Joint Intent Classification and Entity Recognition for Conversational Commerce

Previously, we introduced our end to end E-commerce conversational AI system which is now live on Google Assistant as well as Apple’s Siri. Our AI system has enabled a complete end to end voice shopping experience for Walmart grocery. Our users can search for Walmart products, add them to cart, edit their cart before checkout, enquire status about the order and much more through voice. A key component of our NLU pipeline is Intent classification and Named Entity Recognition which primarily enables all of the above features and many others. In the following sections, we will dive deep into the intent and entity component of our NLU system. The picture below summarizes the overall conversation flow of our dialog system.

Walmart Grocery Conversation Flow

Understanding the user query

Walmart catalog has millions of products categorized over several departments. Voice queries are more natural and complete compared to the traditional keyword searches on the website. To make sure our system is optimized for voice search, we must understand the user’s intent, and also identify the entities in the query. This is a key aspect of goal-oriented dialog systems and helps in the retrieval of the right products from the catalog as well as generate the right responses back to the user. Since there can be various attributes associated with a product including brand, type, size, quantity, and unit, we need to carefully identify such associations in the queries. Below is a snapshot of a sample conversation where the user is looking to order chocolate milk.

Query: I’m looking for a pack of horizon chocolate milk

Intent: Search

Entities: pack <unit>, horizon <brand>, chocolate milk <product>

Intent and Entity Model Architecture

We use state of the art BiLSTM and BiLSTM-CRF based deep learning models in production for Intent Classification and Entity Recognition respectively. Recently, there have been various efforts towards generating contextual word embeddings. Such efforts resulted in the embeddings such as Elmo, InferSent and BERT. BERT shines out as it is observed to solve various NLU tasks as seen on the superGLUE benchmark leaderboard. Considering this, we have recently developed a BERT based joint Intent classification and NER model. With the joint model, we exploit the dependencies in the two tasks. The BERT model takes into account, the entire context of a word, enabling it to understand the queries better.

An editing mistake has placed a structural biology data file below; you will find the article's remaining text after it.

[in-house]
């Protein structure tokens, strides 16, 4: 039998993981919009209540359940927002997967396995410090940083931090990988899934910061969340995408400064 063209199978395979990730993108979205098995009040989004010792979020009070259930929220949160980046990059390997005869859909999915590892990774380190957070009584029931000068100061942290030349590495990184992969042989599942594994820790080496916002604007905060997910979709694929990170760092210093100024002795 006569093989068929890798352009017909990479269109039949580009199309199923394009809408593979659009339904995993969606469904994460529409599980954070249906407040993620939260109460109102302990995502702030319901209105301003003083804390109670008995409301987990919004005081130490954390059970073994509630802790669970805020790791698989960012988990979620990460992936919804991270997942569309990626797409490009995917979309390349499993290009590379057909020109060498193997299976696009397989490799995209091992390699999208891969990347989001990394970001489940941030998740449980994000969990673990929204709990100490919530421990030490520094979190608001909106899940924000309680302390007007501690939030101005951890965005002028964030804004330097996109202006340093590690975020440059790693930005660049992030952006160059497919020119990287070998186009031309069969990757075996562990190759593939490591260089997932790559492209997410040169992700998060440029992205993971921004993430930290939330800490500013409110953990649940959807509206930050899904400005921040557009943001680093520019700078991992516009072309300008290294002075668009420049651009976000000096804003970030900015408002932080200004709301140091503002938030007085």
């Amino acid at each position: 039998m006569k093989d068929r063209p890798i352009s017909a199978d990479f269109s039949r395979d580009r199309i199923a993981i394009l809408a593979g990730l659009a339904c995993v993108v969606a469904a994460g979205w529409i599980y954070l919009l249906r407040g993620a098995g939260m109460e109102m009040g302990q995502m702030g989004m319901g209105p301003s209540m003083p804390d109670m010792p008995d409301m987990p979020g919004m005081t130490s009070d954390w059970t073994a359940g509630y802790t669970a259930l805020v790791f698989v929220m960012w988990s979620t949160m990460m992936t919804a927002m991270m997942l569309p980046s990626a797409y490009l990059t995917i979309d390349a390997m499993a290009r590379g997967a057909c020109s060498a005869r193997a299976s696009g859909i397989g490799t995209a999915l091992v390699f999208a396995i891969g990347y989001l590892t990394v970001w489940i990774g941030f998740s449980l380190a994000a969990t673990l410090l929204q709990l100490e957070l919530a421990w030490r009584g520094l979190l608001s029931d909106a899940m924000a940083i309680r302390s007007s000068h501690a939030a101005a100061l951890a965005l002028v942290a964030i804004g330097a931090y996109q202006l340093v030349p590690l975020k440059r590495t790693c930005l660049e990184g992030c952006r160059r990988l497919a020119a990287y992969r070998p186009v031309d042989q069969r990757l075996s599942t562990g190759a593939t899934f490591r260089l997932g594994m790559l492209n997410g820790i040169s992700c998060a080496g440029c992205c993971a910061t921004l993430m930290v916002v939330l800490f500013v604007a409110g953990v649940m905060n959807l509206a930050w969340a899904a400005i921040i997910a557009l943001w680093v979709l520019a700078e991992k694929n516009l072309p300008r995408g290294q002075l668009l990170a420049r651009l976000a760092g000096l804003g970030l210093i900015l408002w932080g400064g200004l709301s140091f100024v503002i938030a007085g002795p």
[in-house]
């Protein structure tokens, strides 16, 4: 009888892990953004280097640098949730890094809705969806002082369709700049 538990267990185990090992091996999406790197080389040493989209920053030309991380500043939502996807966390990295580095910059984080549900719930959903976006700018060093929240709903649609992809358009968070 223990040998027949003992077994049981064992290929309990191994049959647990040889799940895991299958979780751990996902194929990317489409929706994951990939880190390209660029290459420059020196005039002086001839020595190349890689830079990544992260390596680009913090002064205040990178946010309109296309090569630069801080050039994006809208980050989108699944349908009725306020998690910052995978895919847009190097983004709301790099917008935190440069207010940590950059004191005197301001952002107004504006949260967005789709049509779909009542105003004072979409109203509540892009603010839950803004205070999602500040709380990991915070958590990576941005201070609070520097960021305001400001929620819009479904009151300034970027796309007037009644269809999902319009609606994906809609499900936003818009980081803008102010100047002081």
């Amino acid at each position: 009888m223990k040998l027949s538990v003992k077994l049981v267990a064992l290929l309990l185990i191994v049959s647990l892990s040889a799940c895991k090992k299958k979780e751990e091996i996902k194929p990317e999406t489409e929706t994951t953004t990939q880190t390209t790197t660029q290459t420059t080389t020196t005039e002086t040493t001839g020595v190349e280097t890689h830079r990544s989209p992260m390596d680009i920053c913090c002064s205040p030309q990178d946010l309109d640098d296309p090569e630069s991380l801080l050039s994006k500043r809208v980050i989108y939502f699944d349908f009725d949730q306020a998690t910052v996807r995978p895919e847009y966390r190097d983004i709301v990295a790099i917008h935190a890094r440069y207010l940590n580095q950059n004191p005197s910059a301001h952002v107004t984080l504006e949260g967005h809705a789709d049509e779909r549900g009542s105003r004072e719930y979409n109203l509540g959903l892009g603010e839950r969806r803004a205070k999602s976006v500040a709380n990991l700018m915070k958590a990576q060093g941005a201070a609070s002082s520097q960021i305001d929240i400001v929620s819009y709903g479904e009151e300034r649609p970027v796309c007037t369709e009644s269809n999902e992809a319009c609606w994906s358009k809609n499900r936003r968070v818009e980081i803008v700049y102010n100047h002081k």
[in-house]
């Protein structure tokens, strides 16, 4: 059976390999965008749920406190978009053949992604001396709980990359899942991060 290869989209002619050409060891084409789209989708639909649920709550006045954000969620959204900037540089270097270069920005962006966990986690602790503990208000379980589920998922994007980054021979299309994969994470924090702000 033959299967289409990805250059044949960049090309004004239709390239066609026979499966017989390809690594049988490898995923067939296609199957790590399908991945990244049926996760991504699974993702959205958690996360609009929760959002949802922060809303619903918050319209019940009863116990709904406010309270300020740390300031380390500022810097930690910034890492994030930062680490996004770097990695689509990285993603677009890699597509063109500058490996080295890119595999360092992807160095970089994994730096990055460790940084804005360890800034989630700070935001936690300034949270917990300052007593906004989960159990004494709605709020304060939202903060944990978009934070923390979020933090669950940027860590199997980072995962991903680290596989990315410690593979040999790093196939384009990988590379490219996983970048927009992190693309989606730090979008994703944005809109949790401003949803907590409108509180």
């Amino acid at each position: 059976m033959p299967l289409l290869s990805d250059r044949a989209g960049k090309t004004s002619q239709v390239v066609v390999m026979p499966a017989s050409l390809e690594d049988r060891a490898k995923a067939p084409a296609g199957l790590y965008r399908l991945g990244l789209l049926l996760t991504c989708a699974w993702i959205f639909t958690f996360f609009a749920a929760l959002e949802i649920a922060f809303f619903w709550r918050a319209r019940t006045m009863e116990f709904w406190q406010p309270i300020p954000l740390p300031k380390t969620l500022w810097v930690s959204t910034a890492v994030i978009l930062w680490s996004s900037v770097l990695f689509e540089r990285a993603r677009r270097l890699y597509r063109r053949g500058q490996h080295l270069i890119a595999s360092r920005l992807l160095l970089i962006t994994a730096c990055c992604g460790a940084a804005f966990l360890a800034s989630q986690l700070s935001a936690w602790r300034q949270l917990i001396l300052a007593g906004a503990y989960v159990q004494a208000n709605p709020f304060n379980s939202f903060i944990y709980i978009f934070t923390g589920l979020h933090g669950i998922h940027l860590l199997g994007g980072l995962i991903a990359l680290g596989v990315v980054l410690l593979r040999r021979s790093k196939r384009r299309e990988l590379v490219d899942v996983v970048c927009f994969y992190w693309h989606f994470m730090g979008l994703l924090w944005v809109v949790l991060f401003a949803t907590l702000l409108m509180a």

Comparison of results with the previous models

Query: “Search for Head and Shoulders Shampoo”, Intent: Search

Previous model: Head and Shoulders <product>, shampoo <product>

BERT model: Head and Shoulders <brand>, shampoo <product>

The previous model was tagging Head and Shoulders as a product while the BERT model correctly tags this as a brand. The BERT model learns these attribute associations of the product without the need for additional features that have to be periodically scaled and maintained.

Query: “Add multimeter to cart”, Intent: Add to cart

Previous model: multimeter <brand>

BERT model: multimeter <product>

The BERT model correctly tags products it has not previously seen in the training data. This helps us tremendously as we scale to support millions of products in the broad spectrum of our catalog.

Query: “Book a time for pickup tonight”, Intent: Set pickup slot

BERT model: tonight <timereference>

Previous model: tonight <Out of domain>

Correctly tagging the above query seamlessly helps our users set a pickup slot at a Walmart store at their convenient time.

Improvements with BERT

We attribute the improved performance on these queries to the powerful word-piece tokenization and positional embeddings that BERT uses. They help it generalize better for new products and use-cases. We have observed an improvement of about 7% in the F-1 scores of intent classification and entity recognition when compared to the previous models. ‘Add to cart’ intent is very important for an E-commerce NLU system. It shows the user’s real intent to purchase a product. We have observed an improvement of 4% in the F1-score for the intent ‘add to cartʼ with the BERT model.

Future Work

The latency of our inference pipeline is key to generating a timely response back to the user, keeping our overall conversation latency smaller and hence our users more engaged. As we have seen higher inference latencies with BERT than our previous models, we are striving to improve the BERT model inference latency using knowledge distillation and other techniques.

Our models are powering several other voice shopping use-cases such as question-answering for Walmart’s frequently asked questions and product discovery to name a few. Stay tuned for our future blogs and some exciting upcoming features that exploit other features of BERT such as Next Sentence Prediction, segment embeddings, etc.



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